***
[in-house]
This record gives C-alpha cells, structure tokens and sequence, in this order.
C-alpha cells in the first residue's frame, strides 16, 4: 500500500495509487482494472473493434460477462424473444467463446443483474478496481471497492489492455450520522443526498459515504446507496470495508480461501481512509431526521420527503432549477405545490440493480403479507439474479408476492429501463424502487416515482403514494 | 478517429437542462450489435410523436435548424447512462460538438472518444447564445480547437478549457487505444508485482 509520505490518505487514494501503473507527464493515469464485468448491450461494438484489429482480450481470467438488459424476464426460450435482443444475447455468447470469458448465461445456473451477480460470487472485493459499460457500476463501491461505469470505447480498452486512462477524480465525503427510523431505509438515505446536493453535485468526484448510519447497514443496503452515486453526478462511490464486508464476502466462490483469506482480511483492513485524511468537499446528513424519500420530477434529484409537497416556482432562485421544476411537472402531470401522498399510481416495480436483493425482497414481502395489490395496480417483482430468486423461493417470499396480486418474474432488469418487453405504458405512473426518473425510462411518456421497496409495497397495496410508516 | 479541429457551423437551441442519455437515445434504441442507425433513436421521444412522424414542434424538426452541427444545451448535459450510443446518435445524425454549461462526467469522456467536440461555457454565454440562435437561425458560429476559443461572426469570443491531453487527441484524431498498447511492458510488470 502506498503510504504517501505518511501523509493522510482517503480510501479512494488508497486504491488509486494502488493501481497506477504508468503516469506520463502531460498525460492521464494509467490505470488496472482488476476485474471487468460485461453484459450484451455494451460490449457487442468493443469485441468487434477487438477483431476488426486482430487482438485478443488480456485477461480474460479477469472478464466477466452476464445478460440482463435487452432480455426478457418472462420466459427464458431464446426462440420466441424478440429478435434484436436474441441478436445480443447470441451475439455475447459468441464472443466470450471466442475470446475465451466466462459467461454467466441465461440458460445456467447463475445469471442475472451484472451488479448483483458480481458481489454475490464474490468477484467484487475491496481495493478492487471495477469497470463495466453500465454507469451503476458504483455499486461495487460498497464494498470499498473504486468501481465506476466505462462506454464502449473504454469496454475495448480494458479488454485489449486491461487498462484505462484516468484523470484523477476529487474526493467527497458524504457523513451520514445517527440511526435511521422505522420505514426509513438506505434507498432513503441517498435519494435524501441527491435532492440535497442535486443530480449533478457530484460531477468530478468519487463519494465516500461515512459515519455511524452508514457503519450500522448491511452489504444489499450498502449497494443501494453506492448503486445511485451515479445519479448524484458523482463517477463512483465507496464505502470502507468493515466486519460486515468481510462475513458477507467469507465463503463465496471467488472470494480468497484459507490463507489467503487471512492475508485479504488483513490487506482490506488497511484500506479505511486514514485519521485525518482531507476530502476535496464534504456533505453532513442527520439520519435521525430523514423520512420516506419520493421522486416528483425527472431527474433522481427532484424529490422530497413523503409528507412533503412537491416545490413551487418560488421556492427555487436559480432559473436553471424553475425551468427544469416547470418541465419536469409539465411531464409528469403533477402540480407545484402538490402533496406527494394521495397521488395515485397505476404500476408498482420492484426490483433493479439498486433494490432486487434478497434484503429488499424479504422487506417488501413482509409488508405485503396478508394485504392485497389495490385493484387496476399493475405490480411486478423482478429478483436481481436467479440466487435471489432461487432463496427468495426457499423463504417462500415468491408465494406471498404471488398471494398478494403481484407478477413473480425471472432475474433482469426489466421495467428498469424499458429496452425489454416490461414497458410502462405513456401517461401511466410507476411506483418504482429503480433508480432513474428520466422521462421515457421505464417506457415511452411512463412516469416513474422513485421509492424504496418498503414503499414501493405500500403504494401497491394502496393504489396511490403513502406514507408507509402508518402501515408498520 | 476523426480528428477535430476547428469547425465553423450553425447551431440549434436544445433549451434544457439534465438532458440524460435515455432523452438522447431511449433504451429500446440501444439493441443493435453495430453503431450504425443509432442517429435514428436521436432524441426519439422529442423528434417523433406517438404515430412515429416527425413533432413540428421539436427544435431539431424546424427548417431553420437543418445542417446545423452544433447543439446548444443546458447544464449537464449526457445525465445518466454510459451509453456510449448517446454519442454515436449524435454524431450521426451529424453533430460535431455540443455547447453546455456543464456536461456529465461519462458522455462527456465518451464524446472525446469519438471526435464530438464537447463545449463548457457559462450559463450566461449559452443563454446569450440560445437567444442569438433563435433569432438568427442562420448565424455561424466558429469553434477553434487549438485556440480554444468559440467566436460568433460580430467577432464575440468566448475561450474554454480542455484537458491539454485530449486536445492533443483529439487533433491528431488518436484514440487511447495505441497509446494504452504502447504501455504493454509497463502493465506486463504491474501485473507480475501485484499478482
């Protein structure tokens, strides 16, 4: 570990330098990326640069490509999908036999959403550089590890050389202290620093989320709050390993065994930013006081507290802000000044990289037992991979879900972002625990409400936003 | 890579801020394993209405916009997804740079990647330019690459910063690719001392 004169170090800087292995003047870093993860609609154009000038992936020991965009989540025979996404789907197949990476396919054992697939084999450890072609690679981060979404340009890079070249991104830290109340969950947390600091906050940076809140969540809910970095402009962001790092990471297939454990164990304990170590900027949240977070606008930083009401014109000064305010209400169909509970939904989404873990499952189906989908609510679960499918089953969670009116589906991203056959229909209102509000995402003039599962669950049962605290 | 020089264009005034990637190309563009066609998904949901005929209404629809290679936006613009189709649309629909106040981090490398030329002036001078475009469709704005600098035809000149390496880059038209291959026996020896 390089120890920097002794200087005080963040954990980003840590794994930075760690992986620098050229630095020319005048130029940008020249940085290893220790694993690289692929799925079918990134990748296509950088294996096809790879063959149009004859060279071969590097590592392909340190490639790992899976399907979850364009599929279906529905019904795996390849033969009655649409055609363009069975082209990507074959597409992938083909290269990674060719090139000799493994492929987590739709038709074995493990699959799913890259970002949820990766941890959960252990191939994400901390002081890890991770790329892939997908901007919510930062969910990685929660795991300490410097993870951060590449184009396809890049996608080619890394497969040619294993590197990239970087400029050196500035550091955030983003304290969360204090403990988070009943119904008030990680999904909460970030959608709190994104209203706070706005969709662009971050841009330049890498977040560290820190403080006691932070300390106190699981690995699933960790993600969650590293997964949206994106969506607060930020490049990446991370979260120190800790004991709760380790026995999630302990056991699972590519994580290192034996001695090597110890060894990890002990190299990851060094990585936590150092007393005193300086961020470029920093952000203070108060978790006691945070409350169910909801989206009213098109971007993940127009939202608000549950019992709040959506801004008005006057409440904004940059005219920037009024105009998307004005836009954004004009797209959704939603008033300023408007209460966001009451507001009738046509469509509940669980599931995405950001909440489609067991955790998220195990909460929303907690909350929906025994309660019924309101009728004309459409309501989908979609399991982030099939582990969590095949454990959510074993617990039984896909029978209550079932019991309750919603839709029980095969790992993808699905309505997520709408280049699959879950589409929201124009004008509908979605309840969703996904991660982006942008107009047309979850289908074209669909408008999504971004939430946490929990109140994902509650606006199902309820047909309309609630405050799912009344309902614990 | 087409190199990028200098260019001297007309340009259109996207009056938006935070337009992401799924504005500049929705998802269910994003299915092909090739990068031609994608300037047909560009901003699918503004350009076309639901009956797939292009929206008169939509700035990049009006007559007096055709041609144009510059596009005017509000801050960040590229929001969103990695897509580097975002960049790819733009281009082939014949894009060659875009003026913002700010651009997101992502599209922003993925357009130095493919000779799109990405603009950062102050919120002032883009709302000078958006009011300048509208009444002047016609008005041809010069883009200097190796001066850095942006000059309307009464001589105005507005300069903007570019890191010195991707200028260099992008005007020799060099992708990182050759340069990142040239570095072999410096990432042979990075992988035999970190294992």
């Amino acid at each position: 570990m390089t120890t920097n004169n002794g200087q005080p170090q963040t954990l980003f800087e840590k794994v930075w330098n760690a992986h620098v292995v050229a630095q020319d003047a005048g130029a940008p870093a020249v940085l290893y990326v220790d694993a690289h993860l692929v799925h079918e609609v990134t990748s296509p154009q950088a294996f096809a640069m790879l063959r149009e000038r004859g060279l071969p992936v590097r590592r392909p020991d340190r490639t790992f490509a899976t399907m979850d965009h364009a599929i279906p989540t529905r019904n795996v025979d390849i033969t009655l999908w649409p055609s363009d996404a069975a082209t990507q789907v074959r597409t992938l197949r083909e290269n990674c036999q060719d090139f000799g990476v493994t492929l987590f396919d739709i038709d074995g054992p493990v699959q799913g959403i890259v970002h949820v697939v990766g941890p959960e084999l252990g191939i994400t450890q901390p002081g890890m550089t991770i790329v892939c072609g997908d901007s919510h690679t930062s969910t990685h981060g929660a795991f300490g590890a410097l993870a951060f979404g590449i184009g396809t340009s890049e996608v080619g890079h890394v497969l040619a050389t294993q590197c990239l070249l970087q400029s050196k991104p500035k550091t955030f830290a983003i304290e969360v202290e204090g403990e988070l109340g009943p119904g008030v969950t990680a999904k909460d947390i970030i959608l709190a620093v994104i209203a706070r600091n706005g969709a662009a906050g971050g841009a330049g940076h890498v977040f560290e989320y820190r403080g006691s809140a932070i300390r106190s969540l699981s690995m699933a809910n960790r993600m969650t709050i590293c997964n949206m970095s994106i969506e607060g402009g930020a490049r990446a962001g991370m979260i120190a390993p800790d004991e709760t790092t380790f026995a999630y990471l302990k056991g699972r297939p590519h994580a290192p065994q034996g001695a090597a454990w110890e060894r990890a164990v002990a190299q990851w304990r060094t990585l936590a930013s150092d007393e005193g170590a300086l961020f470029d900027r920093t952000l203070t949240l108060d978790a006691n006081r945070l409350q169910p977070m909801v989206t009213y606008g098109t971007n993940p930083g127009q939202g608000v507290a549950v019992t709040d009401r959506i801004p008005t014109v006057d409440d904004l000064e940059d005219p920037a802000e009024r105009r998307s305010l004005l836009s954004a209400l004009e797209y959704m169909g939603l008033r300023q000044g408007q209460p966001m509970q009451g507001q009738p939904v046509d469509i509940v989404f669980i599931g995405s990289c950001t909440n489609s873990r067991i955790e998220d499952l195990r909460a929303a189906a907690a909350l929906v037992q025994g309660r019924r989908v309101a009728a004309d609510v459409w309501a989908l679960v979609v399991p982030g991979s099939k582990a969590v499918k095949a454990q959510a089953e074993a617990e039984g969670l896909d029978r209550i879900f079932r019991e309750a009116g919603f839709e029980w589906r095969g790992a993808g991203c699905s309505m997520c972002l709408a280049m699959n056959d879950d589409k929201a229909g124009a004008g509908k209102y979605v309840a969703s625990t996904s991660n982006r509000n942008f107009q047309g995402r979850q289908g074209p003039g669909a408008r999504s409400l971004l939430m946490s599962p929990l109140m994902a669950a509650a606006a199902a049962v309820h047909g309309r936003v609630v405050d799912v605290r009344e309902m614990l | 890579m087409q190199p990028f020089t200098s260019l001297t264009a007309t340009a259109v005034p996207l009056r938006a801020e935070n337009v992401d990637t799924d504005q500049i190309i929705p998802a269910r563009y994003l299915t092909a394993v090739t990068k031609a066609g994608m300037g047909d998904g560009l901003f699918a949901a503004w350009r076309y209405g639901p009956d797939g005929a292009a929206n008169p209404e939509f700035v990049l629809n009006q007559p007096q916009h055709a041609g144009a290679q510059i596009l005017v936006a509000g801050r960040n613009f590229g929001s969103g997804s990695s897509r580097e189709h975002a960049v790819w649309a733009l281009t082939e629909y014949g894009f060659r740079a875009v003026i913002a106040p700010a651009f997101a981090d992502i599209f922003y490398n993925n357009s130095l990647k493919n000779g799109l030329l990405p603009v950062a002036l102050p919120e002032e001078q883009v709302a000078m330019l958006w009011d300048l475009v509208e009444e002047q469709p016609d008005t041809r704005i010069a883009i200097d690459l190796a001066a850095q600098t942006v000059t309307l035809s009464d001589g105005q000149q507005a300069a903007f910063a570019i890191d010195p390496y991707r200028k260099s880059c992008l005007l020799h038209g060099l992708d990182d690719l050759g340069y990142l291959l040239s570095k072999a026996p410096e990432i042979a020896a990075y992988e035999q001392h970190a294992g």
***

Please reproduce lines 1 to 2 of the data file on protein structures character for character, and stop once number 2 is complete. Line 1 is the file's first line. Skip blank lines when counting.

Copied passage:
[in-house]
This record gives C-alpha cells, structure tokens and sequence, in this order.